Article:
NSCAW Local Child Welfare Agency Survey: Report

Published: June 15, 2001
Topics:
Abuse, Neglect, Adoption & Foster Care
Projects:
National Survey of Child and Adolescent Well-Being (NSCAW), 1997-2013 | Learn more about this project
Types:
Reports
Tags:
NSCAW I: Baseline Reports

To learn what happens to the children and families who come in contact with the child welfare system, the Children’s Bureau of the Administration on Children, Youth and Families, U.S. Department of Health and Human Services, has undertaken the National Survey of Child and Adolescent Well-Being (NSCAW). The first national longitudinal study of its kind, NSCAW is examining the characteristics, needs, experiences, and outcomes for these children and families. This study, authorized under the Personal Responsibility and Work Opportunity Reconciliation Act (PRWORA), also will provide information about crucial program, policy, and practice issues of concern to the Federal government, state and local governments, and child welfare agencies. This is the first such study to relate child and family well-being to family characteristics, experience with the child welfare system, community environment, and other factors.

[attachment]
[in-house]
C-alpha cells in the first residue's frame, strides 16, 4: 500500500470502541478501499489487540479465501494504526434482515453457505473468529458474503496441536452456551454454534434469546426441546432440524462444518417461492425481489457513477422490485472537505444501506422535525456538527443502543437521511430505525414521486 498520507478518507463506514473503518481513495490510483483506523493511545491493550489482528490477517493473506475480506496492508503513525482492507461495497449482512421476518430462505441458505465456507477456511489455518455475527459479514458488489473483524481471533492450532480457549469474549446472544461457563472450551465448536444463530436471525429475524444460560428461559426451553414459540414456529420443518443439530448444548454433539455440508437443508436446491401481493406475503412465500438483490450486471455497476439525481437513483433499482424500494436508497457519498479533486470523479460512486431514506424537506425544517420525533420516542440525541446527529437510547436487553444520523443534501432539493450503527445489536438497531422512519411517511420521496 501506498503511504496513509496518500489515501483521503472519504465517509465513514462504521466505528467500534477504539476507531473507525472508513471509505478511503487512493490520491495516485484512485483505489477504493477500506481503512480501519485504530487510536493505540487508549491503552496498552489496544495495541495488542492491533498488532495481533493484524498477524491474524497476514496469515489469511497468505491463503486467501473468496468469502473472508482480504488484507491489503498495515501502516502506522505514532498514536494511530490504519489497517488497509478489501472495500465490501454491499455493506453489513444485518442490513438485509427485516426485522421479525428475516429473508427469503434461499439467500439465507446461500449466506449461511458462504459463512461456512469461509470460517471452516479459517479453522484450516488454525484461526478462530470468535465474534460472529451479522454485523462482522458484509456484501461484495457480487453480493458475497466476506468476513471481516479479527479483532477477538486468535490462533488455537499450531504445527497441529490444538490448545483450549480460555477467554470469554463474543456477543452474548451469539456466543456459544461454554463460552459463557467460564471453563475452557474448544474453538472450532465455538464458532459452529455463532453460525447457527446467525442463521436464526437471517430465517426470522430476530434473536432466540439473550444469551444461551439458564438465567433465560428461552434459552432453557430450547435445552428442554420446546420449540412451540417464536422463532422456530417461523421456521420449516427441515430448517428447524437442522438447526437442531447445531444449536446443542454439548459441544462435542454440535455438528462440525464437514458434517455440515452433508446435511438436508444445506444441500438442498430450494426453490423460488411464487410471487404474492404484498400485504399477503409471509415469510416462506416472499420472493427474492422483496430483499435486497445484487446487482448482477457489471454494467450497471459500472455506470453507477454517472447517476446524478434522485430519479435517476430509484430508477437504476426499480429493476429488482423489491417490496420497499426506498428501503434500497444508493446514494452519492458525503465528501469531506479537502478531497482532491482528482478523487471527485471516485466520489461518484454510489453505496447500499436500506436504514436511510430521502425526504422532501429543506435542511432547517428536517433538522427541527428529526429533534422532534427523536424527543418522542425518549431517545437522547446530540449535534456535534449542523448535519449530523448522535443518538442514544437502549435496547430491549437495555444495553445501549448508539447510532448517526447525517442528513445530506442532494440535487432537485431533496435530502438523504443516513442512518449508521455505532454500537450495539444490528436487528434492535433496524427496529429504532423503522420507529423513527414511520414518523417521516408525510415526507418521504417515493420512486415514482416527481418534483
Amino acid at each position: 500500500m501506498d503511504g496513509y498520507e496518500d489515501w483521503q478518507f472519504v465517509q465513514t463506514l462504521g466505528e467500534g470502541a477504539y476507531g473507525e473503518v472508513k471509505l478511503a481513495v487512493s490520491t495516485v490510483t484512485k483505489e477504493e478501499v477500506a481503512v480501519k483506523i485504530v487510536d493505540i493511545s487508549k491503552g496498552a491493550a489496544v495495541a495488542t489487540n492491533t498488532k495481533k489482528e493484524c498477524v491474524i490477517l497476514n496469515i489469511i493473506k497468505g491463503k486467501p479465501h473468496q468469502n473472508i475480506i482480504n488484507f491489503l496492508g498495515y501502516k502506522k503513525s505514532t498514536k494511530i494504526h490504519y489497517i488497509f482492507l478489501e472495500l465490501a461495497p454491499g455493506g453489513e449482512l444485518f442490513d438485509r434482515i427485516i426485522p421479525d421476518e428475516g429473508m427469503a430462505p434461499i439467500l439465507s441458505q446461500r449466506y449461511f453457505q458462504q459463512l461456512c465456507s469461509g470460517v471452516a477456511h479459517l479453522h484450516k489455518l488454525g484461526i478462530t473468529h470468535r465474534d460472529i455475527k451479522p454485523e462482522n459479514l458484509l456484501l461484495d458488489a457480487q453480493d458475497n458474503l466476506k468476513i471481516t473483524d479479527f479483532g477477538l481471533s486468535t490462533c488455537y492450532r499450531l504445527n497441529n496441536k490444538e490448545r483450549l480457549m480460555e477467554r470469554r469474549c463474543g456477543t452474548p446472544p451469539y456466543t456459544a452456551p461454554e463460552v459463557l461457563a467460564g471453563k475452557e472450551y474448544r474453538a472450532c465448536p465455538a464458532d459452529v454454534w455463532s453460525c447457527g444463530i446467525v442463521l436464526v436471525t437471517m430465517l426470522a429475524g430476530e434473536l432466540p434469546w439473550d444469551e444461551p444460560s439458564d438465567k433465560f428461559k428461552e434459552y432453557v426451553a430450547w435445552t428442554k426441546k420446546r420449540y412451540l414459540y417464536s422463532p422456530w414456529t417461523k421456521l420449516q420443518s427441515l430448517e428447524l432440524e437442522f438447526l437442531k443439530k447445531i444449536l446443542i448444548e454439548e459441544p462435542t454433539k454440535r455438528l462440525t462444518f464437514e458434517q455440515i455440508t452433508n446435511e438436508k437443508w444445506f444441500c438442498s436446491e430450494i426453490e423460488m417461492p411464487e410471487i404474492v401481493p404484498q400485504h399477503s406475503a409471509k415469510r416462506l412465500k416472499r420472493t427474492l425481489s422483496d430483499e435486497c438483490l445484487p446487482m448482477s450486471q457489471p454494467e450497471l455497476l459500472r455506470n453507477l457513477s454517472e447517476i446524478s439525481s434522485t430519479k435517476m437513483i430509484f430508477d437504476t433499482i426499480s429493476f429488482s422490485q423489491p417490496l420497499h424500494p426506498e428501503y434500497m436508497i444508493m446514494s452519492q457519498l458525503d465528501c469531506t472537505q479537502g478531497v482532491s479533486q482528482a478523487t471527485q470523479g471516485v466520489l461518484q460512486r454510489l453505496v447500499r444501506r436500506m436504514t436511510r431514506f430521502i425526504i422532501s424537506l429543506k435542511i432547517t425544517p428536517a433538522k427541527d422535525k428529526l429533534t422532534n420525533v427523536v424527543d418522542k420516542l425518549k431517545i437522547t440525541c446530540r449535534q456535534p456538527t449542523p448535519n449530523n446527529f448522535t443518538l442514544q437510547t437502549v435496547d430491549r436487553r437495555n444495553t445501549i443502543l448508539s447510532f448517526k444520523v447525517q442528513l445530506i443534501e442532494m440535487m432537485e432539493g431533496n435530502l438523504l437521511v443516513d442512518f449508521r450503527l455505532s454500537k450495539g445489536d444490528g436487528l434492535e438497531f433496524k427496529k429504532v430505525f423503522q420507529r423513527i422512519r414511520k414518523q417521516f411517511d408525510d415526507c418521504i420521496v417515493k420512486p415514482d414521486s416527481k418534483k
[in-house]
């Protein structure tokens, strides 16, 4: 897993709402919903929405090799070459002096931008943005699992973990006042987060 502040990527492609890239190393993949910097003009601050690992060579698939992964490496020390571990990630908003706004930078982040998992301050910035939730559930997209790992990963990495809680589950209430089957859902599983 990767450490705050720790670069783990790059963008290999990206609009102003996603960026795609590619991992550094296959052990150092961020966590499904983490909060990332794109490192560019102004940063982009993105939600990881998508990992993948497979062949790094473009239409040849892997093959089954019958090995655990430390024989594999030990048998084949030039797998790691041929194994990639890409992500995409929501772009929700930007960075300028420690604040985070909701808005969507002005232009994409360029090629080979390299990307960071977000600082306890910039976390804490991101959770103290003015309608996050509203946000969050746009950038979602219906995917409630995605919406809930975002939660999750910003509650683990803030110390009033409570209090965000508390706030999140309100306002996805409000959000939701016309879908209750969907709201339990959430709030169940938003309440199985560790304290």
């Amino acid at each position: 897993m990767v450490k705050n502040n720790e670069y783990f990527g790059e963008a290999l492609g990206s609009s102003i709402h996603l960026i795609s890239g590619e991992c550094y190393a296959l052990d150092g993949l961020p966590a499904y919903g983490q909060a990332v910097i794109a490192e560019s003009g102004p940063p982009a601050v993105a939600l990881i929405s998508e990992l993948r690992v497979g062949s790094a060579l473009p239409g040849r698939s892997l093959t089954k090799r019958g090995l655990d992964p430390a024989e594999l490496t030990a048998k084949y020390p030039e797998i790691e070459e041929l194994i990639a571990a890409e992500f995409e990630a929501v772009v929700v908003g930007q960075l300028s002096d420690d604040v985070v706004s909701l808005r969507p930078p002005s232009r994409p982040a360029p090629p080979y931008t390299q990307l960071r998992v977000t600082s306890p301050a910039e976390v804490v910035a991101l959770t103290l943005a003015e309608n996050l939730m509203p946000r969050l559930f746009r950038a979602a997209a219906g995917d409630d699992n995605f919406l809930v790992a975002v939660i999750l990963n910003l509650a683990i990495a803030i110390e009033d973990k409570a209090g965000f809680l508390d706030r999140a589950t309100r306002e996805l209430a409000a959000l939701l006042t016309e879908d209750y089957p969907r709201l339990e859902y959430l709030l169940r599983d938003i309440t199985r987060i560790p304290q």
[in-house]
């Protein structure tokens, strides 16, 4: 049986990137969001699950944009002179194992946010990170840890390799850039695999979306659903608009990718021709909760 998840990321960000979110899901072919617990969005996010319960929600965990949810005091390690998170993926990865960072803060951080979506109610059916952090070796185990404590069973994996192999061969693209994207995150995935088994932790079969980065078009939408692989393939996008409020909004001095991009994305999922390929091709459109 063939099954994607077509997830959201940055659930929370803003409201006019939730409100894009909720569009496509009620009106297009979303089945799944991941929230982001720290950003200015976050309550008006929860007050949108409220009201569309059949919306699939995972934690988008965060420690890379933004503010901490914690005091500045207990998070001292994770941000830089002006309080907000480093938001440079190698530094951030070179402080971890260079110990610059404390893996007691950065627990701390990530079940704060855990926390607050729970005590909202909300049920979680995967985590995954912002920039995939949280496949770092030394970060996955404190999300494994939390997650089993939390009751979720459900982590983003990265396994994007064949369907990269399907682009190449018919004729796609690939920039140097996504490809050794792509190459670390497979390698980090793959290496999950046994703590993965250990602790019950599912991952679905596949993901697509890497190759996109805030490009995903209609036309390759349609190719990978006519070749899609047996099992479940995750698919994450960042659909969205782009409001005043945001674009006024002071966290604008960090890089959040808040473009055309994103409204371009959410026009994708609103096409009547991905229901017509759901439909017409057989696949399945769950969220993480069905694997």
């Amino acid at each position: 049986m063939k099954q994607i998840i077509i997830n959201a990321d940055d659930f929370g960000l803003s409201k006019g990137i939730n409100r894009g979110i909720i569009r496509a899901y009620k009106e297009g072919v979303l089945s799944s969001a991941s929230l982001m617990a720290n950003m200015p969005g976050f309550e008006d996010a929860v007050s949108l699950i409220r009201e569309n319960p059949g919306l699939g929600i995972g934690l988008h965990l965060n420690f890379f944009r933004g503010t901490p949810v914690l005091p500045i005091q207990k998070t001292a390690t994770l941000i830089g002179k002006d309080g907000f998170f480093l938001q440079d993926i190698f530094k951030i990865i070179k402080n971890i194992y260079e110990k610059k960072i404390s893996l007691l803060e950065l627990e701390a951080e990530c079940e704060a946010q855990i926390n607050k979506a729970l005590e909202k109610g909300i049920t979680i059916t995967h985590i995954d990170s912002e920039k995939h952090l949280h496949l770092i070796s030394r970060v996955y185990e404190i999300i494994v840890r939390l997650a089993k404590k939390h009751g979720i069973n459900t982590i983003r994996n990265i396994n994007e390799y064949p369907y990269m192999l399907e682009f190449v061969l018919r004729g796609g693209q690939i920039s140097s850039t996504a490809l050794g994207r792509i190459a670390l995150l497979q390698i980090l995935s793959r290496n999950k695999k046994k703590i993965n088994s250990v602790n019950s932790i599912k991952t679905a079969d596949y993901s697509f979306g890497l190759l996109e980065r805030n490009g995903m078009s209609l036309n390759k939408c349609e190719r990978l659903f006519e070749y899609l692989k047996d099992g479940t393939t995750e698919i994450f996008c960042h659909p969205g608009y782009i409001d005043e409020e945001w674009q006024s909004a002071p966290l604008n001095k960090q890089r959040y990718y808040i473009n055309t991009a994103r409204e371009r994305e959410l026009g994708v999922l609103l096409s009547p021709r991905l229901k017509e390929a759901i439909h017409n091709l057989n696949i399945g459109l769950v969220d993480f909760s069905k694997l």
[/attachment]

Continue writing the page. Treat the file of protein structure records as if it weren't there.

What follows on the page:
NSCAW is gathering information associated with 6,100 children from public child welfare agencies in a stratified random sample of 92 localities across the United States. This report provides the first national look at the characteristics of child welfare services (CWS) as described by child welfare services managers. The Local Agency Survey was conducted during the opening wave of data collection for NSCAW and offers the field a picture of the way child welfare services operated during 1999-2000.

The information was collected from local child welfare administrators in two stages. Field staff assigned to each primary sampling unit (PSU) interviewed child welfare agency directors (Local Agency Directors Interview, see Appendix A). At the end of that interview, directors were asked to complete the Self-Administered Questionnaire (see Appendix B), which included questions focusing on staff resources, foster care resources, and service activities for the most recent fiscal year.